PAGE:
Any indexing requires 2 pieces to be accessible:

  • The information stored with the data
  • The method in which the search engine can retrieve the data when presented the keyword.

The hashing technique is used to has and store the data with some encoding to save the storage space. The hash table has the hashed number along with a pointer to the actual data, sorted in such a way that it allows to be stored most efficiently. Combining efficient indexing with effective storage makes it possible to get results quickly, even when the user creates a complicated search. As we know these search engine algorithms change very often to improve the efficiency.

This is how google was able to retrieve million of results in few seconds.

The Query for Search

The user build a search query to query these hash tables. They use mostly uses boolean operation to retrieve the results. The most commonly used boolean operations are AND, NOT, Quoted texted, wild card (something followed by) and OR.

Autofill

Few years ago google implemented a nice functionality of guessing the next word as you type your search query.  They accomplished by putting the top 1o searches in the list of their indexing rank order.

Future of Search Engines

Google has been personalizing search results for a years now using our search history and social activity. This is, however, limited to activity within Google products. This works both ways.  Google is already encroaching in to and deciding things for me in chrome as soon as I sign up.

Here is an example. Imagine that you are on a strict workout plan, tracking the calories eaten on a phone apps. Google think it can use this information, when you perform a search for recipes. The results could be impacted by the calorie limit you set or even better a search engine decides what you are going to eat.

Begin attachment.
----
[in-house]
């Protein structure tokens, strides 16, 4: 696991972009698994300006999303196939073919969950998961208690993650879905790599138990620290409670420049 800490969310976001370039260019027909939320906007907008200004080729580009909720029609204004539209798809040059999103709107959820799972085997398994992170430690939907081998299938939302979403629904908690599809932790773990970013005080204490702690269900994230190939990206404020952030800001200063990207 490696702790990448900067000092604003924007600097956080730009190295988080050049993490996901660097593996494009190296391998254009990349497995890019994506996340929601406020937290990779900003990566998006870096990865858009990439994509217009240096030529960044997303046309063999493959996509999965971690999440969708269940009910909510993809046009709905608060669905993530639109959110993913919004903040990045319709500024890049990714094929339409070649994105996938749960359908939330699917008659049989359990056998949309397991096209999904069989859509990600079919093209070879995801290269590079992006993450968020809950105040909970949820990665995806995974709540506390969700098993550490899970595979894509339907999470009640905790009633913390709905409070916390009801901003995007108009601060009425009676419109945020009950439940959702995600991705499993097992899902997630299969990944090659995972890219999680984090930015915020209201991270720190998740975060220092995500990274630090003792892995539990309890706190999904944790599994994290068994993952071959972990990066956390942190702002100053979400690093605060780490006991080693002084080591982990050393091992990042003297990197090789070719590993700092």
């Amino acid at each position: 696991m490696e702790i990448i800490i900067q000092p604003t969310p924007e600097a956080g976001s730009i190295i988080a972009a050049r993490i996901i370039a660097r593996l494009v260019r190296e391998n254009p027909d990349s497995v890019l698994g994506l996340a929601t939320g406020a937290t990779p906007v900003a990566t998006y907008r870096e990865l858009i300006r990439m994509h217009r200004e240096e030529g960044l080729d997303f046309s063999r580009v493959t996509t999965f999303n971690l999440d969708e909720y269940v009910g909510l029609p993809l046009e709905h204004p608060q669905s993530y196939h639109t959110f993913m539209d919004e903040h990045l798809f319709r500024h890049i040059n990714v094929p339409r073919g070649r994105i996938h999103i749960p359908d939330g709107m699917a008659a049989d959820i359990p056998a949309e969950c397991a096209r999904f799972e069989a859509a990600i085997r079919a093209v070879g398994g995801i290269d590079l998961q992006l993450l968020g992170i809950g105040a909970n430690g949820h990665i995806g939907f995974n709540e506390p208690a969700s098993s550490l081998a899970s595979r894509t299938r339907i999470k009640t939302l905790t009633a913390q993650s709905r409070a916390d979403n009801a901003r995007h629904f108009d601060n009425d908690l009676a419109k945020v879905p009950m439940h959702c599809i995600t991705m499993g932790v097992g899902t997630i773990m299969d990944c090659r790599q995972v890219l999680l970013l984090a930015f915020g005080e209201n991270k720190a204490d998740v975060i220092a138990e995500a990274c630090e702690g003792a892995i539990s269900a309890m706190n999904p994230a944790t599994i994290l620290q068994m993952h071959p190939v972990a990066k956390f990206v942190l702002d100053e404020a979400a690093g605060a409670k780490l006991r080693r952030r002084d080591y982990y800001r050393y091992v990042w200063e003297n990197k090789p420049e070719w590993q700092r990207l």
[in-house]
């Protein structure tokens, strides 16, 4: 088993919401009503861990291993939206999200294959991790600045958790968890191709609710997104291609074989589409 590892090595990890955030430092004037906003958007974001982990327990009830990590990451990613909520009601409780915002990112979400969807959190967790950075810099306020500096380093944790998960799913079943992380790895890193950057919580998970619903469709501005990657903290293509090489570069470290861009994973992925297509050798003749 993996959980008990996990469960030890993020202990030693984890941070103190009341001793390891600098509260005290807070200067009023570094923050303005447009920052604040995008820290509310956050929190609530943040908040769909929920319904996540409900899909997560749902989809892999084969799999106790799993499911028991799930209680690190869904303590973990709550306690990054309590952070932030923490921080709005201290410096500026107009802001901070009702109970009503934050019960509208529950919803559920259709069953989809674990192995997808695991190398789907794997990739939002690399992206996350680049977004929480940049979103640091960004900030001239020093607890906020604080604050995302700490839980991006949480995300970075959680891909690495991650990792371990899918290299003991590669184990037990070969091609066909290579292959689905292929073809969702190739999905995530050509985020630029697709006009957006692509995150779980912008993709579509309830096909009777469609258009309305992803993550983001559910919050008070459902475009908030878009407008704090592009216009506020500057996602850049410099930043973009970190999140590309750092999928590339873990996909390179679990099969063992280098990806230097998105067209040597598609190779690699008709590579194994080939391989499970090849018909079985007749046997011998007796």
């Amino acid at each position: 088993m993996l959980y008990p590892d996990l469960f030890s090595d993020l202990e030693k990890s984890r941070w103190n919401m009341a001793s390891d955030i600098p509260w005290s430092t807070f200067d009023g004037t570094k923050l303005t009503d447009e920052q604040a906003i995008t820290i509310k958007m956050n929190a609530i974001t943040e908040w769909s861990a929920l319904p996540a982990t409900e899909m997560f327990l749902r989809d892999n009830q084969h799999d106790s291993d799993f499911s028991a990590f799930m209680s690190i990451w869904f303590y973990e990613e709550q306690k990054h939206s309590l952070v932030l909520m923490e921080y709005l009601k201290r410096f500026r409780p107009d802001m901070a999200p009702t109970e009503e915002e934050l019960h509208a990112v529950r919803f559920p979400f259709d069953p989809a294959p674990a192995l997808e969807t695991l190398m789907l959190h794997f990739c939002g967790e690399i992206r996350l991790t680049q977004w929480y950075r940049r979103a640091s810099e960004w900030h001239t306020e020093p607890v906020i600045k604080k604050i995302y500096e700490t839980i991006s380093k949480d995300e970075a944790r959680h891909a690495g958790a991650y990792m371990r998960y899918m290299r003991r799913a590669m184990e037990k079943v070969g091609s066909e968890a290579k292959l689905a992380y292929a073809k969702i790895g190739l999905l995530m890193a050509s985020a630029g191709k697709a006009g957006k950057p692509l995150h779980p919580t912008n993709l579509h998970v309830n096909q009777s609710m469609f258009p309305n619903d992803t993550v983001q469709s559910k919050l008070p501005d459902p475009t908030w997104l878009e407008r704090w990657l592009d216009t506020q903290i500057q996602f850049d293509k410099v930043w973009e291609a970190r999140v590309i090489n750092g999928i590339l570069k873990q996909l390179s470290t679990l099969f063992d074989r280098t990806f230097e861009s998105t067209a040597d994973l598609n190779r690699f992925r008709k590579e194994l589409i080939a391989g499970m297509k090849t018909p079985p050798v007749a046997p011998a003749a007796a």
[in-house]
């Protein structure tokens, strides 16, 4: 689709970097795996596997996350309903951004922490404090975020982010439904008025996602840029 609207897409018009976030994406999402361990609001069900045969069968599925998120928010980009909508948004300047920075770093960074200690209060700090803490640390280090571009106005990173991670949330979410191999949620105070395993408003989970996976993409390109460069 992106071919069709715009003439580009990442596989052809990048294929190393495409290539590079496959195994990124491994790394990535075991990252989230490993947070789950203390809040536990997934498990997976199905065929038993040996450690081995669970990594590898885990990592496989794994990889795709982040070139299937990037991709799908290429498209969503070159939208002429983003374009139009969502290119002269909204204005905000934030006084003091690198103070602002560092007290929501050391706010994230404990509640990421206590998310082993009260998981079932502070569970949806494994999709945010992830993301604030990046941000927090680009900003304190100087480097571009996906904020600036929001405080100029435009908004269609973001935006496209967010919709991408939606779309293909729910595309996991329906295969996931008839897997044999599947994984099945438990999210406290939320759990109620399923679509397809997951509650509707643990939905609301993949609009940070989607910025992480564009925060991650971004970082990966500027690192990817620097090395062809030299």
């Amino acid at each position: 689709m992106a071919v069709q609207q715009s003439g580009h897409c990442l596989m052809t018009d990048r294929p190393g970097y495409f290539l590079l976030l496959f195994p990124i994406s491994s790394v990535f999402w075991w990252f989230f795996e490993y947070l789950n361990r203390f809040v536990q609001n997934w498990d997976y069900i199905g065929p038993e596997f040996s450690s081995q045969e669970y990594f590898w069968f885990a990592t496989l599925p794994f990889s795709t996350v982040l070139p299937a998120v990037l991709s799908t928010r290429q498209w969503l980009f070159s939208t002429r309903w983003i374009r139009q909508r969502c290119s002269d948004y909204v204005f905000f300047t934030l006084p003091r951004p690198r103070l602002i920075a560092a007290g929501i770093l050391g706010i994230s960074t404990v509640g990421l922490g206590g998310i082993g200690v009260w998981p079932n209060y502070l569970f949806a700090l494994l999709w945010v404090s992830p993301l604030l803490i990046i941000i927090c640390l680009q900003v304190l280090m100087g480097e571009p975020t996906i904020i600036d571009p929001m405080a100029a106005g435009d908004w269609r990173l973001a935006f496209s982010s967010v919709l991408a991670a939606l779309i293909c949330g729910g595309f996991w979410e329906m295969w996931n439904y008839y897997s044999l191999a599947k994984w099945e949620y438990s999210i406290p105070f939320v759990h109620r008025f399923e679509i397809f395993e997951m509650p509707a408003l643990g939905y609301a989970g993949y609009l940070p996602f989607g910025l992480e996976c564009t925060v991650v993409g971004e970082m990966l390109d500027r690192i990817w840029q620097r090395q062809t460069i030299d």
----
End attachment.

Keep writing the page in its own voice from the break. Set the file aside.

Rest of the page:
When we talk about context, limiting this to search and apps alone is a mistake. It needs to incorporate other parts of our daily activities for it to truly work. Just look at your Amazon recommendations after you search for “bachelor party favors,” or the Netflix history when there istrouble in paradise. The results can be terrifying, inaccurate, and not a true reflection of your interests. There needs to be more context behind it.

Google and other search engines are become more context aware but not really integrated as they are not completely connected.

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Kris Rud

Kris is an IT strategist, enterprise architect, IT leader, blogger and an author. He helps businesses grow rapidly by optimizing their resources with technology strategy and providing enterprise architecture consulting working closely with the senior management and C-lever officers in governments and commercial organizations. He write on several blogs about Technology, Personal Finance for IT people, Passive Income, Health, Meditation and Yoga.